Coupled directly and integrally formed with the front portion of the housing 12 is a bar or platform 20. As can be seen, the platform 20 is relatively thin as compared for example to the main body of the front portion of the housing 11. The platform 20 is positioned between the front housing portion 12 and the rear or back housing portion of section 41. The platform 20, as indicated, contains strain gages which may be piezoresistive strain gages 21. These strain gages are normally arranged in a Wheatstone bridge configuration and hence can produce an output according to the applied force as is well known in the field. While two gages 21 are shown, there are actually four gages to form a bridge (see FIG. 6).

In such bridge arrangements, two of the sensors are subjected to compression, while two are subjected to tension and therefore the output of the bridge is directly proportional to the force applied on the platform and responded to by the sensors. In the case of piezoresistive sensors, the resistance changes as a function of the force applied. In this manner, the change in resistance produces a voltage output which can be measured.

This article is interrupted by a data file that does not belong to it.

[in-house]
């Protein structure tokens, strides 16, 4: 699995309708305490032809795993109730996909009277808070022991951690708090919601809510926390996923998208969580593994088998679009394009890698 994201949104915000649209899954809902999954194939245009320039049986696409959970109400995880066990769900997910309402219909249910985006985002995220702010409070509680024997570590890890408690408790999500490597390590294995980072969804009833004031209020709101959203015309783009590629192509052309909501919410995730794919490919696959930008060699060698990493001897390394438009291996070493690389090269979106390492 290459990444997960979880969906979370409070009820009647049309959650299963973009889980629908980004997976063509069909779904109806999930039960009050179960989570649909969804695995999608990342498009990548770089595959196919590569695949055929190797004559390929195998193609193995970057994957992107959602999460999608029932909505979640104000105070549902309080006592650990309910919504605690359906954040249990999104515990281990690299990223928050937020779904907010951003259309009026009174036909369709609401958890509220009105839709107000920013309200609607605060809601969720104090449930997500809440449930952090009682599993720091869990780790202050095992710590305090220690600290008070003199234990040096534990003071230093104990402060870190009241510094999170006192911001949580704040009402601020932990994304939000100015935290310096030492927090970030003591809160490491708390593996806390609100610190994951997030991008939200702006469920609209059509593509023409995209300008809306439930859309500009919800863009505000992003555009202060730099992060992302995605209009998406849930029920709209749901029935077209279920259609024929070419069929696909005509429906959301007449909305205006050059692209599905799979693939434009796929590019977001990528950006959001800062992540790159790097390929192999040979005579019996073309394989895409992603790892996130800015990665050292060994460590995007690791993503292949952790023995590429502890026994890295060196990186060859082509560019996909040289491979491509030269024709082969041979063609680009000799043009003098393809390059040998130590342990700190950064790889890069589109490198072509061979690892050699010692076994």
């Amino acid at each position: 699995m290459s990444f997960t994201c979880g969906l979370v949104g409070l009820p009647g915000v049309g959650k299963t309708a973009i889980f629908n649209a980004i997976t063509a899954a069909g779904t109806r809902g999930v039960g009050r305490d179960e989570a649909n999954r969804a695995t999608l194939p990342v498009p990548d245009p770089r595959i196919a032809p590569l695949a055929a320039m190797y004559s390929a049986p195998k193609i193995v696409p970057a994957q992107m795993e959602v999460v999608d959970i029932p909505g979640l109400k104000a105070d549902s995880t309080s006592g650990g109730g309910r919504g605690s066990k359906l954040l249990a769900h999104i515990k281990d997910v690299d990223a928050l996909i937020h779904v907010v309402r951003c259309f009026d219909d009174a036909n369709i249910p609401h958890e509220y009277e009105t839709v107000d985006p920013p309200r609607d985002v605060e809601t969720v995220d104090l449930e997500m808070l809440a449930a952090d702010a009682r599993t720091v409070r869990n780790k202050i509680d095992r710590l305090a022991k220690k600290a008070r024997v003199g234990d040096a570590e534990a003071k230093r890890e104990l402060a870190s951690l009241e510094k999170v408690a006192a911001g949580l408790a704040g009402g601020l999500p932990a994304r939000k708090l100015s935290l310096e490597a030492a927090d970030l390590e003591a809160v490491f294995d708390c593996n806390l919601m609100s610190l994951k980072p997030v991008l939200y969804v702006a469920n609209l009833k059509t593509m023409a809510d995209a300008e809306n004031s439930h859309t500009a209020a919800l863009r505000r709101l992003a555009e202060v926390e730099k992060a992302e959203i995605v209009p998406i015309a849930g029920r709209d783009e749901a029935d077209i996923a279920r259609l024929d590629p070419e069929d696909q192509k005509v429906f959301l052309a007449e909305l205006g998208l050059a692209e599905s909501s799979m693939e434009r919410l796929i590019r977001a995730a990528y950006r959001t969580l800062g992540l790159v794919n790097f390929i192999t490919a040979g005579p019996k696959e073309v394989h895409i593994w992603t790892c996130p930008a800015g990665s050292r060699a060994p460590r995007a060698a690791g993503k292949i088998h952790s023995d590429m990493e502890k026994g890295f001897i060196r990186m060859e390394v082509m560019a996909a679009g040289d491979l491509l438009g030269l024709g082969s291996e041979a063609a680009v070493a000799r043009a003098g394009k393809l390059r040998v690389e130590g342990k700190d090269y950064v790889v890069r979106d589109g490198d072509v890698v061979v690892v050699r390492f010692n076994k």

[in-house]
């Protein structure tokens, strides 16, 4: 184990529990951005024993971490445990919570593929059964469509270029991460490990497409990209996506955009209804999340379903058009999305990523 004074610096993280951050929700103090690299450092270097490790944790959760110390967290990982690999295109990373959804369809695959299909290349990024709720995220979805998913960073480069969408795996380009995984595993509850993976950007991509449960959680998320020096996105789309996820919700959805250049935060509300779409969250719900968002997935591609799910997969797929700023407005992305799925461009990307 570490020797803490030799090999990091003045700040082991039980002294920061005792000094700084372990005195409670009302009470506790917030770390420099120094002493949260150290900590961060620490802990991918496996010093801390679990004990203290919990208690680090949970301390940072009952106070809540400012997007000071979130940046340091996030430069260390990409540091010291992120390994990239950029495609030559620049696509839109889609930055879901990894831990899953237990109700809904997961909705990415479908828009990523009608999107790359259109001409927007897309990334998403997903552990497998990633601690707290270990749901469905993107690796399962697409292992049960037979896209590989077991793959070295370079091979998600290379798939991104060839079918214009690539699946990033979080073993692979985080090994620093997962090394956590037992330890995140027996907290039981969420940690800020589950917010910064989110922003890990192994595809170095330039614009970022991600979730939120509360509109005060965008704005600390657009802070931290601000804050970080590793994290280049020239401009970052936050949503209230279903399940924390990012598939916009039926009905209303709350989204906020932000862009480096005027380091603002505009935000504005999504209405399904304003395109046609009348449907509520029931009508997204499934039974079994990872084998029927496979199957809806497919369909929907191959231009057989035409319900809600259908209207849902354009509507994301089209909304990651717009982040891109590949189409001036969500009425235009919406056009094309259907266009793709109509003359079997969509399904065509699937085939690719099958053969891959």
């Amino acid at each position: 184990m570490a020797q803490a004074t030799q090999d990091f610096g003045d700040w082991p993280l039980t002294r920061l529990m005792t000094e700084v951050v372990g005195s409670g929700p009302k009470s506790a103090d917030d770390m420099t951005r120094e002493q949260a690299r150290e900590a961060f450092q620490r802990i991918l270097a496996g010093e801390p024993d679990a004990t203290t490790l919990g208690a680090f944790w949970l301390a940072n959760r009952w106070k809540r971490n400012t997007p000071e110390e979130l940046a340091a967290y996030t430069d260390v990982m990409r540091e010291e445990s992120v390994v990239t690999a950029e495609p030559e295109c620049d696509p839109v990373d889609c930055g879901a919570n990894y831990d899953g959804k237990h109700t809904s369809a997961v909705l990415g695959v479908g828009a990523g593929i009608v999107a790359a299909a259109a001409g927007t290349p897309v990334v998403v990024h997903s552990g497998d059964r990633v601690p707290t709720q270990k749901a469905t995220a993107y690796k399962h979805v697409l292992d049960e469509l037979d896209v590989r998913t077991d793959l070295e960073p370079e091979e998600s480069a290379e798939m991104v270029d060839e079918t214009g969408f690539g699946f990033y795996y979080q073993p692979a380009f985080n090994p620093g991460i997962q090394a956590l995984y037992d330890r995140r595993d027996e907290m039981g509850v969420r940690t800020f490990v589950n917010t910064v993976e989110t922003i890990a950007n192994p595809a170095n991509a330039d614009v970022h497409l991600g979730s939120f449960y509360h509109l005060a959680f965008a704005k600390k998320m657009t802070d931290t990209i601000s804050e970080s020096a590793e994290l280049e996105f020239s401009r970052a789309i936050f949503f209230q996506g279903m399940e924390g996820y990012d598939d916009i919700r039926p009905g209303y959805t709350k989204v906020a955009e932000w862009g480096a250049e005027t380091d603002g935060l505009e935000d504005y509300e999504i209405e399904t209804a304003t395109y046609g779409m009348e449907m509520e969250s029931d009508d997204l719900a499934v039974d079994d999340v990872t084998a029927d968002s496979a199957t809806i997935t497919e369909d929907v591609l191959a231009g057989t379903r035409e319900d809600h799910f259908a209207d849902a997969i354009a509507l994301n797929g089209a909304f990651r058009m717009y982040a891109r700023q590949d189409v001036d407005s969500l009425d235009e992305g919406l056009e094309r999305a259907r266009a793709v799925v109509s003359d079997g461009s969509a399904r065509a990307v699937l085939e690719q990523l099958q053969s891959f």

As seen in FIG. 1, there are two outputs or wires 23, 24 which emanate from the bridge circuit and which are coupled to connectors and are directed out from the housing via a cable 26. Each output 23 and 24 contains two wires (see FIG. 8). The cable 26 is coupled to a signal conditioning housing 30, which is also fabricated from stainless steel, and which for example contains an amplifier or other integrated circuit 31. The integrated circuit 31 is responsive to the output of the bridge circuit consisting of the strain gages 21, and therefore produces a sufficient electrical signal which may be further processed and utilized for determination of the magnitude of the applied force F.

Shown in FIG. 1 and surrounding the platform 20 containing the strain gages 21 is a bellows 40. The bellows 40 is typically fabricated of thin stainless steel and acts as a protective element completely closing the strain gages associated with the transducer. The bellows is made out of thin stainless steel and has a corrugated surface as typical of an accordion or a bellows configuration in general. In this manner, the bellows is strictly compliant and when a force is exerted on the front portion 12 of the transducer, the bellows moves with the force, where the force is transmitted to the platform 20. In this manner, the platform will tend to stretch according to the magnitude of the force applied to section 12. In this manner, the strain gages 21 associated with the bridge arrangement vary resistance in accordance with the magnitude of the applied force F, and will produce an output as is well known.